By Jason Wojciechowski on July 5, 2011 at 10:00 AM
This weekend, the Joe Sheehan Newsletter contained this sentence:
In the final week of voting, conducted exclusively online, players such as Alex Avila and Matt Kemp -- whose claim to being All-Stars pretty much dates to Opening Day -- were able to leverage big seasons to push themselves into the game's starting lineup.
Link (to the website, where you can subscribe, read excerpts, etc.).
Is Matt Kemp, who is hitting .324/.409/.611 this season, really just a first-half phenomenon? Matt Kemp who had 5.1 fWAR in 2009 and 3.5 in 2008? Kemp fell apart in 2010, but if we figure that his fielding was probably more like the -9 that FRAA awards him or the -15 from DRS or the -1 from Total Zone instead of the incredible -25 that UZR spits out, then he was still somewhere between a just-below-average player and a just-above-average one instead of the horrifying barely-above-replacement player you see if you're only looking at his Fangraphs Dashboard.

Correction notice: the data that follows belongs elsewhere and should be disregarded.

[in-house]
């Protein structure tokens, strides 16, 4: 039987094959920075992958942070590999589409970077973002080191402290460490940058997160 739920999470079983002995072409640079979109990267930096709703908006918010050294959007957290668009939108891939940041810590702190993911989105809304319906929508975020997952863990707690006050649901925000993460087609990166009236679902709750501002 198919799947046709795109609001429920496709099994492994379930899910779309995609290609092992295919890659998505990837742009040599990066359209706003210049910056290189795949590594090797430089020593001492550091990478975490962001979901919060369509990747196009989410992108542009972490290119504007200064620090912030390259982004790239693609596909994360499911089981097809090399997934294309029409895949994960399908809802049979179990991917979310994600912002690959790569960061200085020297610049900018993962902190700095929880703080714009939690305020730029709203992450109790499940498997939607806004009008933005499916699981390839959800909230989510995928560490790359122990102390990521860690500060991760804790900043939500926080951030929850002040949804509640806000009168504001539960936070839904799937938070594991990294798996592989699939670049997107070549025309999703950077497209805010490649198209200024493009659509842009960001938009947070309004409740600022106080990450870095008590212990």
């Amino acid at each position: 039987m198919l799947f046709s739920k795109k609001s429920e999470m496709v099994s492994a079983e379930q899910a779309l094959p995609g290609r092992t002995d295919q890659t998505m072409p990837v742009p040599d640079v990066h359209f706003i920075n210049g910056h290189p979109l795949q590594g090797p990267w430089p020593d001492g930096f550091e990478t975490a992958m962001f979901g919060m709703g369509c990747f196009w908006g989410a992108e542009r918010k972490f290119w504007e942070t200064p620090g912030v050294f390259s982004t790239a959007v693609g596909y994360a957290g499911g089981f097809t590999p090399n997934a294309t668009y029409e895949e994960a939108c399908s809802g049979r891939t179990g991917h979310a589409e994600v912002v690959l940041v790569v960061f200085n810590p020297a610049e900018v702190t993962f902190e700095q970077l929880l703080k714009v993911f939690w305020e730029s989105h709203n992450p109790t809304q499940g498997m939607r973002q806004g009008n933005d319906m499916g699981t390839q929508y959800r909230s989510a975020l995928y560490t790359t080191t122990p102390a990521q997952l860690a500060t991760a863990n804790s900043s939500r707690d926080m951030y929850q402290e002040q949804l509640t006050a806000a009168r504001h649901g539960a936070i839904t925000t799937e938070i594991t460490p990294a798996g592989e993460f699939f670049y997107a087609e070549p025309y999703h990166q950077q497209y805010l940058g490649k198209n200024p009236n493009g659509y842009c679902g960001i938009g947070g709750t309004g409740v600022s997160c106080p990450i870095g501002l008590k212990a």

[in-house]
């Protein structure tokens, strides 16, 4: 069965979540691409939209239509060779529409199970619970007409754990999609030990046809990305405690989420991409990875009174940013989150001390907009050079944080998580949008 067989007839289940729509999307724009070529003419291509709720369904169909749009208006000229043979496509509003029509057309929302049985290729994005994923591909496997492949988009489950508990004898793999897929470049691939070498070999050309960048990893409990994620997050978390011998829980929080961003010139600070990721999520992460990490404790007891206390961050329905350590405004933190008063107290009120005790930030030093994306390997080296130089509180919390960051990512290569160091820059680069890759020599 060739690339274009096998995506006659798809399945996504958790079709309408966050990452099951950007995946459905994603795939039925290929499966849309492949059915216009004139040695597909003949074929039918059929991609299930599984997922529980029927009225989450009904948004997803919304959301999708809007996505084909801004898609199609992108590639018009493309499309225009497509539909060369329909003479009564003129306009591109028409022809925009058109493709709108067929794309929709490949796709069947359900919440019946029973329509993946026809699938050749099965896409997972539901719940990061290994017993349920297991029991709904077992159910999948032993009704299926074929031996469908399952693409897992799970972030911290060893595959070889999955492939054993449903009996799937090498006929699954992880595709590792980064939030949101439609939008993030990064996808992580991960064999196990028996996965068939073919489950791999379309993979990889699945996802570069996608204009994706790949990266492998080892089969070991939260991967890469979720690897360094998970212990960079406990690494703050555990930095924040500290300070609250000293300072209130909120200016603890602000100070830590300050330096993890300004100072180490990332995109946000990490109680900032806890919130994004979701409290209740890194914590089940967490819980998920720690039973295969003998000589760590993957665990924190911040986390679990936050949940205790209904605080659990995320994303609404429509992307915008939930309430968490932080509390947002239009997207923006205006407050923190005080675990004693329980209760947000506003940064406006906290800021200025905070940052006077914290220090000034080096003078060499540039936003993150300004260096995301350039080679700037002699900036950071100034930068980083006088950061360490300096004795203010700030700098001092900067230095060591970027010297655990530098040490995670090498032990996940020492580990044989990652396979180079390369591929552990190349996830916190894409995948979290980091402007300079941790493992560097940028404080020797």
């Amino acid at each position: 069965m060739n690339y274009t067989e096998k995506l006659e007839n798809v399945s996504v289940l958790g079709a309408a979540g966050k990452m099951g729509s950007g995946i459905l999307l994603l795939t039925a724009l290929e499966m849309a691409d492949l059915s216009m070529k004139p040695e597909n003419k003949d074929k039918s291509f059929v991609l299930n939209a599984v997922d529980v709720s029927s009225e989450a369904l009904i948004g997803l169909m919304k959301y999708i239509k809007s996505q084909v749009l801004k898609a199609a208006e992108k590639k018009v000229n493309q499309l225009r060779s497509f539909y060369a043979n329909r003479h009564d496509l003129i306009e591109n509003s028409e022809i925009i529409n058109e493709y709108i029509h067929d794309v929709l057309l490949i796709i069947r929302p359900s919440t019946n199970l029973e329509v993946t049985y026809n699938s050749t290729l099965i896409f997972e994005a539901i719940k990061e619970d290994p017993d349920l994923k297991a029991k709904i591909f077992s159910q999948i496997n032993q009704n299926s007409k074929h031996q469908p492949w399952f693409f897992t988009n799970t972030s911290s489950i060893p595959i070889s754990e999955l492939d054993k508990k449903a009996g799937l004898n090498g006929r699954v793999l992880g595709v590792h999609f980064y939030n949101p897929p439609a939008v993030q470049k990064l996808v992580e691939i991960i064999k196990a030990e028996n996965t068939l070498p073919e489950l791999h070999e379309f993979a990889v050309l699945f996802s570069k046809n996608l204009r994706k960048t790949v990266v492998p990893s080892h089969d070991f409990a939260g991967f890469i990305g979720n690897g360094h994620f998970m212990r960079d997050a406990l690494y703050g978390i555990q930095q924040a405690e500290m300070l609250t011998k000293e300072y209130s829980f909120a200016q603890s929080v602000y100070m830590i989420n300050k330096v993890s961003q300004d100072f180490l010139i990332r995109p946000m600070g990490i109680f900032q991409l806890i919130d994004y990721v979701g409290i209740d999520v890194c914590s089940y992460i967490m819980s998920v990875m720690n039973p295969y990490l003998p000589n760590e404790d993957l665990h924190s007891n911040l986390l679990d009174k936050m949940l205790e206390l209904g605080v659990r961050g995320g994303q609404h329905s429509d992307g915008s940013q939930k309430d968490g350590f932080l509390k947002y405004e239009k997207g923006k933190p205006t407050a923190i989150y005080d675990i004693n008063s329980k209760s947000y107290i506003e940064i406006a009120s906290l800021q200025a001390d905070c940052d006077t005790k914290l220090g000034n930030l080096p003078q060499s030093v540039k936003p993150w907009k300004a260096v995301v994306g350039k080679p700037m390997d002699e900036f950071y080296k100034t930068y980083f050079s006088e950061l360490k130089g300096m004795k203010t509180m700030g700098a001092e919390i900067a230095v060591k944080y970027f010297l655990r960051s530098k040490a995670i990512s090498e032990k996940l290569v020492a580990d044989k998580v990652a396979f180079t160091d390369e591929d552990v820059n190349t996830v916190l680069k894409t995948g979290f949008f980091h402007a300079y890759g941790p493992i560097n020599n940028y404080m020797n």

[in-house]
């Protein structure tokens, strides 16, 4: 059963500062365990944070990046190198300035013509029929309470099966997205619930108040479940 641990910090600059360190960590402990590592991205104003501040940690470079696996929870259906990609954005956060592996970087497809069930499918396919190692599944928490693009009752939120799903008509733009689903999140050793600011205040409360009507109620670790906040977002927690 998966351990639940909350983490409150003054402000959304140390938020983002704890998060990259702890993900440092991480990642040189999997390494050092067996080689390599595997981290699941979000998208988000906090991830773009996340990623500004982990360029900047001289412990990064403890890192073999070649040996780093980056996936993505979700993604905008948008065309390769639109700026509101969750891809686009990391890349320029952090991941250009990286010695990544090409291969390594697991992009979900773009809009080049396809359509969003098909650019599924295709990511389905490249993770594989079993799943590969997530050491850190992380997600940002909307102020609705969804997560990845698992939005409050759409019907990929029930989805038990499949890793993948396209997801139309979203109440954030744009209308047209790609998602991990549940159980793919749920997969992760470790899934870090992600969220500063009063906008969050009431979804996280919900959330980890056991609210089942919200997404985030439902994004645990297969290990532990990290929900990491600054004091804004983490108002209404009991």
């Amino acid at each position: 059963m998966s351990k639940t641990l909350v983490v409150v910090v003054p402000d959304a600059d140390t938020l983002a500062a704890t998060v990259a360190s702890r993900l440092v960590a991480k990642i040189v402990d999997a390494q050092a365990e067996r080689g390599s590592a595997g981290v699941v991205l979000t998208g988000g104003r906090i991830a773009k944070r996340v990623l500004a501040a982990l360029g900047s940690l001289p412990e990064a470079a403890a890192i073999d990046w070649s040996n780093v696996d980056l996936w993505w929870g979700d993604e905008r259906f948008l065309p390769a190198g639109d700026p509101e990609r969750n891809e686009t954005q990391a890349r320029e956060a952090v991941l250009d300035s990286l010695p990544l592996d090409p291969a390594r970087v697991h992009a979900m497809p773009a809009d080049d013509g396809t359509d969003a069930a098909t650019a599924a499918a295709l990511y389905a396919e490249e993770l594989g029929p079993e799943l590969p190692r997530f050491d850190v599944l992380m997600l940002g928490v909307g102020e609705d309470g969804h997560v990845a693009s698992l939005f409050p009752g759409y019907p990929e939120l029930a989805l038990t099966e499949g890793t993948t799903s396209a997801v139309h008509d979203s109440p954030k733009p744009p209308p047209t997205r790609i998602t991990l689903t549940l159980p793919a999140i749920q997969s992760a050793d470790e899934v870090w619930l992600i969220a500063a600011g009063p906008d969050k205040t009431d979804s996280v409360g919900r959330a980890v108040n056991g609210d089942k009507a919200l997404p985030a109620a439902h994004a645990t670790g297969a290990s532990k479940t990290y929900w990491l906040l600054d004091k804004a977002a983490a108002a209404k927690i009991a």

What does Kemp's career look like if you look at it that way? A rookie season where the bat wasn't off the ground yet (.289 OBP), a very good second year in under 100 games (131 wRC+), a well-above-average 2008, an excellent 2009 (down-ballot MVP candidate-type season), an average 2010, and a completely stellar 2011, Kemp's age-26 season. That looks like the trajectory of a guy who could be a superstar for the next six years, and a completely deserving 2011 All-Star, not a first-half-wonder who suddenly started hitting and got elected by a set of fans who have already forgotten the rest of Kemp's history.